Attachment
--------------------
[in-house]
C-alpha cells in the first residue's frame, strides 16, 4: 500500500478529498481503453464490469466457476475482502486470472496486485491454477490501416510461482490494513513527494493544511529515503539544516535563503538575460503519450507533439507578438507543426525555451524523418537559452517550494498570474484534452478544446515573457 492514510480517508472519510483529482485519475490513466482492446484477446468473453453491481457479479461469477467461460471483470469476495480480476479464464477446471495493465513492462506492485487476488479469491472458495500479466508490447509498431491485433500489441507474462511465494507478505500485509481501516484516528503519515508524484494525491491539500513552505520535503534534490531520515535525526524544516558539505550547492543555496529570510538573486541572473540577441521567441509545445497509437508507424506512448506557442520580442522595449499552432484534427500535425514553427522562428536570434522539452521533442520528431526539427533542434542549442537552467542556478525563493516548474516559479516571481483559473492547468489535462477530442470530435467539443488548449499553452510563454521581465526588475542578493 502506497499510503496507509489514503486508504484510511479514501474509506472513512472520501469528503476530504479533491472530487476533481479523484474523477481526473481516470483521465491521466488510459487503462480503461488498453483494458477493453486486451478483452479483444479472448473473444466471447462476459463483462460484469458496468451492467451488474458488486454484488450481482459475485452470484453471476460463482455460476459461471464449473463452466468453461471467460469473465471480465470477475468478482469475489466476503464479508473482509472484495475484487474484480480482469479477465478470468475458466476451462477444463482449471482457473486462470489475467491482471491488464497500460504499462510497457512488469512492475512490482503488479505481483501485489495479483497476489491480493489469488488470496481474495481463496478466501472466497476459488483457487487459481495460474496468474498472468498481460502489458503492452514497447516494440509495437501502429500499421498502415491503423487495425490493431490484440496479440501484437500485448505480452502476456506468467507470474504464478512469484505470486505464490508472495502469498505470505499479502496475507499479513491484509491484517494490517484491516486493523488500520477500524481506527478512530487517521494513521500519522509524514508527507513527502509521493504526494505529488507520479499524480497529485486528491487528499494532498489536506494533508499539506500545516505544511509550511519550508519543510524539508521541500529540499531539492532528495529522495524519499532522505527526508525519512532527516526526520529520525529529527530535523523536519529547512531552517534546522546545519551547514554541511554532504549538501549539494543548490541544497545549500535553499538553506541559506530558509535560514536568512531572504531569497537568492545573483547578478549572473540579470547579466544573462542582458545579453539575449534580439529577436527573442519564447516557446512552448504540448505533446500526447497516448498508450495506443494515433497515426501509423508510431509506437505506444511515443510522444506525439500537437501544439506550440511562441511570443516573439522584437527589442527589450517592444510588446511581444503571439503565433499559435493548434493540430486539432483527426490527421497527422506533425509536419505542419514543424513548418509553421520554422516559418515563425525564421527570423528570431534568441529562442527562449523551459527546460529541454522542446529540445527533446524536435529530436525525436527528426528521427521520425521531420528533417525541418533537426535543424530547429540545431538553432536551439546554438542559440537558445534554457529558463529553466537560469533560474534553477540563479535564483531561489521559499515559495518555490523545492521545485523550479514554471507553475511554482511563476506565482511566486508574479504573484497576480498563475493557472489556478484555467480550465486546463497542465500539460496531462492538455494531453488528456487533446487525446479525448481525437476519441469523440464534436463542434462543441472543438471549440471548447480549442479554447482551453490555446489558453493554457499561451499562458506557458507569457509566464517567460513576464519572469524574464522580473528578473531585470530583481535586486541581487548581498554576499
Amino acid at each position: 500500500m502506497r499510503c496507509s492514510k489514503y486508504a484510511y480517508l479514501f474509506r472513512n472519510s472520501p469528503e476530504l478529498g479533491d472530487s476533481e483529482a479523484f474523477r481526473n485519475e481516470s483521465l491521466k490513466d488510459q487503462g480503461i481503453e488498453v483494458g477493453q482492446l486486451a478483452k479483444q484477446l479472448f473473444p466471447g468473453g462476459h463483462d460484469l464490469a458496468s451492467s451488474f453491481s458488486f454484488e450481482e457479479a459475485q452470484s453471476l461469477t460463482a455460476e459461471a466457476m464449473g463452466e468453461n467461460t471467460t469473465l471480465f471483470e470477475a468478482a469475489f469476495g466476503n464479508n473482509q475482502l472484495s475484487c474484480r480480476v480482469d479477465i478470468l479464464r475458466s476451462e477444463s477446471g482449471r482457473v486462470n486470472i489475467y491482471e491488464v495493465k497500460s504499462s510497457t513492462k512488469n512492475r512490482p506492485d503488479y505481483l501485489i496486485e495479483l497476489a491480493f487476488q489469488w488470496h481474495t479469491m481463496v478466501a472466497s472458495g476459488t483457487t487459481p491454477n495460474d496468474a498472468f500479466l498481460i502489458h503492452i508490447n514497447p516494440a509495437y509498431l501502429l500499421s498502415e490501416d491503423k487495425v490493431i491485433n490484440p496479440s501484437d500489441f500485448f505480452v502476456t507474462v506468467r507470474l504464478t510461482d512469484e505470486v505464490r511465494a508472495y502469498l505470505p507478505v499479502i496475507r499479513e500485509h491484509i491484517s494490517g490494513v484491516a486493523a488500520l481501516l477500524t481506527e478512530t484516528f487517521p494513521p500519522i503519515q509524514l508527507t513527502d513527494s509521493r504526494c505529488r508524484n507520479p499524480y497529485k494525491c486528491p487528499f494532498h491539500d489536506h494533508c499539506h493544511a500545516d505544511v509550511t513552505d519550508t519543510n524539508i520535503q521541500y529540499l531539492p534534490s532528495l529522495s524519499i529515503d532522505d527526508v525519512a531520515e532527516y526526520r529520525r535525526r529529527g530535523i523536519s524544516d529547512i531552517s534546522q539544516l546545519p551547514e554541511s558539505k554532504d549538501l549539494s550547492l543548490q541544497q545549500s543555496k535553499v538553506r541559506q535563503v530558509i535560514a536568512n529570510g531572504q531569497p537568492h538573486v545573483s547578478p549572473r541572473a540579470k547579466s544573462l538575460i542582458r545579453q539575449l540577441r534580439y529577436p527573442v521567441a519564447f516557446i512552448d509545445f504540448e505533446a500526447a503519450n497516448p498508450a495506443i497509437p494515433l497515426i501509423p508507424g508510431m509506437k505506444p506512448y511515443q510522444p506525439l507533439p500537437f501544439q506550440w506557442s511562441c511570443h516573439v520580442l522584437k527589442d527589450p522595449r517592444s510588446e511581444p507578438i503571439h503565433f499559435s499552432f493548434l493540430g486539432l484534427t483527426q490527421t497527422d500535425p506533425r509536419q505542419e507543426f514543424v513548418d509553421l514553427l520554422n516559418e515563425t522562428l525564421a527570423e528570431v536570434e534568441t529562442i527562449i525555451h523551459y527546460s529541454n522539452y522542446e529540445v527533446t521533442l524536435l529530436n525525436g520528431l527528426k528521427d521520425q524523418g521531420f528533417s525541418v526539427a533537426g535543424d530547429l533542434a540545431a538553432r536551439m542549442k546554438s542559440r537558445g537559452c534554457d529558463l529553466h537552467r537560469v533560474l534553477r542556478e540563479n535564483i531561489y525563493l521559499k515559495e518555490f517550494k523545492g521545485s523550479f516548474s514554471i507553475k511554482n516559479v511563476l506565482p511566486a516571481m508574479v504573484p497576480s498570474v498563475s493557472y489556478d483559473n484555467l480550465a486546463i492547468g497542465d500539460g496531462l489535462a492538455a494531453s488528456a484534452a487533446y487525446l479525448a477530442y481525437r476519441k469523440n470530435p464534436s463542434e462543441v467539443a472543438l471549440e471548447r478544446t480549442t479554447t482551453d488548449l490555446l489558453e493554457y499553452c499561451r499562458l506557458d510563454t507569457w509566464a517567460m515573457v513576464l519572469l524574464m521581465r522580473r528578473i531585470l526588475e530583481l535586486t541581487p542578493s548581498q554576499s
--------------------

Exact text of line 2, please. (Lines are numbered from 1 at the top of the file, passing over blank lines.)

C-alpha cells in the first residue's frame, strides 16, 4: 500500500478529498481503453464490469466457476475482502486470472496486485491454477490501416510461482490494513513527494493544511529515503539544516535563503538575460503519450507533439507578438507543426525555451524523418537559452517550494498570474484534452478544446515573457 492514510480517508472519510483529482485519475490513466482492446484477446468473453453491481457479479461469477467461460471483470469476495480480476479464464477446471495493465513492462506492485487476488479469491472458495500479466508490447509498431491485433500489441507474462511465494507478505500485509481501516484516528503519515508524484494525491491539500513552505520535503534534490531520515535525526524544516558539505550547492543555496529570510538573486541572473540577441521567441509545445497509437508507424506512448506557442520580442522595449499552432484534427500535425514553427522562428536570434522539452521533442520528431526539427533542434542549442537552467542556478525563493516548474516559479516571481483559473492547468489535462477530442470530435467539443488548449499553452510563454521581465526588475542578493 502506497499510503496507509489514503486508504484510511479514501474509506472513512472520501469528503476530504479533491472530487476533481479523484474523477481526473481516470483521465491521466488510459487503462480503461488498453483494458477493453486486451478483452479483444479472448473473444466471447462476459463483462460484469458496468451492467451488474458488486454484488450481482459475485452470484453471476460463482455460476459461471464449473463452466468453461471467460469473465471480465470477475468478482469475489466476503464479508473482509472484495475484487474484480480482469479477465478470468475458466476451462477444463482449471482457473486462470489475467491482471491488464497500460504499462510497457512488469512492475512490482503488479505481483501485489495479483497476489491480493489469488488470496481474495481463496478466501472466497476459488483457487487459481495460474496468474498472468498481460502489458503492452514497447516494440509495437501502429500499421498502415491503423487495425490493431490484440496479440501484437500485448505480452502476456506468467507470474504464478512469484505470486505464490508472495502469498505470505499479502496475507499479513491484509491484517494490517484491516486493523488500520477500524481506527478512530487517521494513521500519522509524514508527507513527502509521493504526494505529488507520479499524480497529485486528491487528499494532498489536506494533508499539506500545516505544511509550511519550508519543510524539508521541500529540499531539492532528495529522495524519499532522505527526508525519512532527516526526520529520525529529527530535523523536519529547512531552517534546522546545519551547514554541511554532504549538501549539494543548490541544497545549500535553499538553506541559506530558509535560514536568512531572504531569497537568492545573483547578478549572473540579470547579466544573462542582458545579453539575449534580439529577436527573442519564447516557446512552448504540448505533446500526447497516448498508450495506443494515433497515426501509423508510431509506437505506444511515443510522444506525439500537437501544439506550440511562441511570443516573439522584437527589442527589450517592444510588446511581444503571439503565433499559435493548434493540430486539432483527426490527421497527422506533425509536419505542419514543424513548418509553421520554422516559418515563425525564421527570423528570431534568441529562442527562449523551459527546460529541454522542446529540445527533446524536435529530436525525436527528426528521427521520425521531420528533417525541418533537426535543424530547429540545431538553432536551439546554438542559440537558445534554457529558463529553466537560469533560474534553477540563479535564483531561489521559499515559495518555490523545492521545485523550479514554471507553475511554482511563476506565482511566486508574479504573484497576480498563475493557472489556478484555467480550465486546463497542465500539460496531462492538455494531453488528456487533446487525446479525448481525437476519441469523440464534436463542434462543441472543438471549440471548447480549442479554447482551453490555446489558453493554457499561451499562458506557458507569457509566464517567460513576464519572469524574464522580473528578473531585470530583481535586486541581487548581498554576499